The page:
sid in a sweater

Lucy and Clint Walker

S4;E24 ~ March 7, 1966


Lucy wants to knit a sweater for her boyfriend for his birthday. After she cleverly obtains his measurements, she finds out he hates the color she has chosen.  

Regular Cast

Lucille Ball (Lucy Carmichael), Gale Gordon (Theodore J. Mooney), Mary Jane Croft (Mary Jane Lewis)

Guest Cast

Clint Walker (Frank Winslow) is probably best remembered as the title character in “Cheyenne” (1955-1962), TV’s first hour-long western. In real life, he had a twin sister named Lucille. Walker previously appeared as Frank Winslow in “Lucy and the Sleeping Beauty” (S4;E9). On May 30, 2017, he celebrated his 90th birthday.

Frank says he was born in  Iowa and from a family of five sisters.  As a kid, he got second prize in a spelling bee winning a pair of roller skates.  He didn’t want the first prize, a red sled. He hates the color red because the teacher circled his bad grades in red ink.  Frank has a lethargic basset hound named Lightning. 

Sid Gould (Sid, Off Screen Voice) made more than 45 appearances on “The Lucy Show,” all as background characters. He also did 40 episodes of “Here’s Lucy.” Gould (born Sydney Greenfader) was Lucille Ball’s cousin by marriage to Gary Morton.

Gould appeared as Sam, another one of Frank’s construction workers, in “Lucy and the Sleeping Beauty” (S4;E9).  

Bennett Green (Bank Employee at the Picnic) was Desi Arnaz’s stand-in during “I Love Lucy.” He does frequent background work on “The Lucy Show.”

Bennett and a female partner are disqualified from the balloon race as the picnic scene opens.

Other male and female background performers play the Bank Employees at the Annual Picnic. 

The episode was filmed on February 3, 1966.  

Frank is the owner of Winslow Construction. In this episode he is building residential homes instead of a skyscraper as he did in his previous appearance.  

Frank has a basset hound named Lightning, who seems to have a propensity to fall asleep, much like his master did in “Lucy and the Sleeping Beauty” (S4;E9).  

Lucy reads a Columbia-Minerva catalog, a company that made yarn and other knitting and millinery products.  They were founded in 1902 and today are known as Minerva Mills.

Frank’s birthday is the same day as the Westland Bank’s Annual Employee picnic.

When Lucy oversleeps, Mr. Mooney says he has had one of the quietest morning’s since Roosevelt closed the banks. On March 6, 1933, after a month-long run on banks, President Franklin Delano Roosevelt proclaimed a Bank Holiday that shut down the American banking system. When the banks reopened on March 13, depositors stood in line to return their hoarded cash.

Frank plays the harmonica at the picnic.  Apparently the bank picnic is open to more than just bank employees. Lucy brings along Frank, Mary Jane and her boyfriend Harold (who is not seen on camera).  In an earlier scene, Lucy asks Frank if he likes a turkey sandwich.  Frank says no - the whole turkey.  So Lucy brings a whole roasted turkey to the picnic.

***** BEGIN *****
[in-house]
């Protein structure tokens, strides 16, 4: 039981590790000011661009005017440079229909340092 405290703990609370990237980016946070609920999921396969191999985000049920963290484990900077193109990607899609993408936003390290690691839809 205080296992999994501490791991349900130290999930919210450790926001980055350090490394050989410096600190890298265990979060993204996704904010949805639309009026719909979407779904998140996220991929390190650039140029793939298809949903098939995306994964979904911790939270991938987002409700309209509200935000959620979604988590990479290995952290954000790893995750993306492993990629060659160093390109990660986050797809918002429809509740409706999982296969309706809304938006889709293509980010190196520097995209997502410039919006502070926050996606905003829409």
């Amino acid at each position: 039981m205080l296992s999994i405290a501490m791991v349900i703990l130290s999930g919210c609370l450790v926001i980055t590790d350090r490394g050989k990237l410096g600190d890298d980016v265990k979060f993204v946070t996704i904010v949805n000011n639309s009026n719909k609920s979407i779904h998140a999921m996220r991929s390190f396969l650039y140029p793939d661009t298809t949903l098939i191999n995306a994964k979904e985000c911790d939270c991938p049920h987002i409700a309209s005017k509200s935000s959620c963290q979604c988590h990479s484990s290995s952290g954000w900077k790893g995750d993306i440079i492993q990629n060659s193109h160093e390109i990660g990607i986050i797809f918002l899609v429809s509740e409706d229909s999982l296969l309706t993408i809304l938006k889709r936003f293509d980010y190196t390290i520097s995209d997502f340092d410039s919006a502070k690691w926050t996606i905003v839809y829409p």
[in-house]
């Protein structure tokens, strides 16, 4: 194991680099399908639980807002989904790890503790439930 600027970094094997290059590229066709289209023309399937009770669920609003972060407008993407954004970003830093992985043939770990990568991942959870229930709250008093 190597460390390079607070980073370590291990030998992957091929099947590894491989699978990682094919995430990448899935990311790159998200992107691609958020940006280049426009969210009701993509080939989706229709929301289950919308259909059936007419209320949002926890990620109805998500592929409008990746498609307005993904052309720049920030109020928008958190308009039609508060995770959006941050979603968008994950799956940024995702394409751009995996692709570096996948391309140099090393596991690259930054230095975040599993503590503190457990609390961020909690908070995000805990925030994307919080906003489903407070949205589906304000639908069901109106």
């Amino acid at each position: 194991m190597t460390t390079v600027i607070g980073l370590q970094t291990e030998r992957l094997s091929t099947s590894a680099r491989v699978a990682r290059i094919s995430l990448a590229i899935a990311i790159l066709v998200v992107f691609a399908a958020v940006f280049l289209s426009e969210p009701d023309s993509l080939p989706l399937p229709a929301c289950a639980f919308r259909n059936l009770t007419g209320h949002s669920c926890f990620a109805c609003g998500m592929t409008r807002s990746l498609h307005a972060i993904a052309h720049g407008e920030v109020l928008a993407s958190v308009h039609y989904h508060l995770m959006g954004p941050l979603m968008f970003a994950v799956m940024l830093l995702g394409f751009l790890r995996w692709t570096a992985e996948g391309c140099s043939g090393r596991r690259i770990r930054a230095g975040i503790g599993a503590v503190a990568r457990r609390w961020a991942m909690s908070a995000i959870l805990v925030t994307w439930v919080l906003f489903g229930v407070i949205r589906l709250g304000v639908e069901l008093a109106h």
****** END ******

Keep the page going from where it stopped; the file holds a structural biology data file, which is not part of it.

Lucy’s transistor radio is seen at the picnic.  This is a frequently used prop on the show, even before Lucy moved to California.  

For winning the balloon race, Lucy and Frank win a Lawrence Welk album complete with bubble pipe.  Lawrence Welk was a hugely popular bandleader who would appear as himself on a 1970 episode of “Here’s Lucy.”  Welk called his orchestra and singers ‘The Champagne Music Makers’ so a soap bubble machine was often used to imitate the bubbles from a glass of Champagne.  


This episode features a sleepy basset hound named Lightning. “Kiddie Parties Inc.” (S2;E2) featured a sleepy blood hound named Thunderbolt.  

Blooper Alerts

Mary Jane says she wishes she had a boyfriend as handsome and well built as Frank.  She says that her boyfriend Harold is short and skinny and has a size 2 neck.  In “Lucy and the Golden Greek” (S4;E2) her boyfriend was named Jim (Robert Fortier, above) who was tall, handsome and muscular, just like Frank.  

When Lucy comes home with the bags of yarn, she does not shut the front door.  Mary Jane walks through it and also does not shut it.  This is typical of “The Lucy Show.”  

The idea to knit a fire engine red wool sweater to give to a macho construction worker as a birthday gift at a warm-weather Southern California picnic is a somewhat impractical idea.  But it’s the thought that counts!

“Lucy and Clint Walker” rates 3 Paper Hearts out of 5

Sharing is Caring - Sidney Crosby

Sitting on the couch, you could feel the cool summer evening air through the open window. It had been so hot earlier and it was supposed to be another scorcher tomorrow…you couldn’t bear to close the windows and deny the apartment a refreshing cool down. So, there you sat, huddled on the sofa, your legs pulled up close to your chest, watching some reality TV show.

You heard him enter the living room before you felt Sid’s arms embrace you from behind.

“Y/N, you’re freezing! Here, lemme close the windows.” You quickly grab his arm before he’s out of reach.

“No, babe, really it’s okay. It’s been so hot lately; it’ll be nice to sleep in tonight if we keep the apartment cool.” Sidney’s mouth drew into a thin line, but your big eyes and pleading face pulled him back away from the windows and down onto the couch with you.

You sat in silence for a bit, his arm encased you, drawing you into his body heat. “What about one of my sweaters?”

You look up and meet Sidney’s gaze. He’d never offered you any of his clothes before.

“I think I have some sweaters here in my drawer…” you start to get up.

“No, no. I’m serious. What about one of my sweaters, Y/N?” Without another word, Sid pops up and disappears down the hall, presumably headed to the bedroom.

After a few minutes, Sidney returns, a worn, charcoal grey mass in his hands. “Now, I know it’s not the newest or the nicest, but this has got to be one of my favourite sweaters – it’s…cozy.” He says the last part a little reluctantly, as if something of his couldn’t be cozy. He hands it to you a little sheepishly.

You take it from him willingly and gently guide your arms and head through the correct holes, standing up so you can adjust it. A giggle escapes Sid.

“What?” you ask looking up, a smile already plastered on your face. You know exactly what he’s giggling at.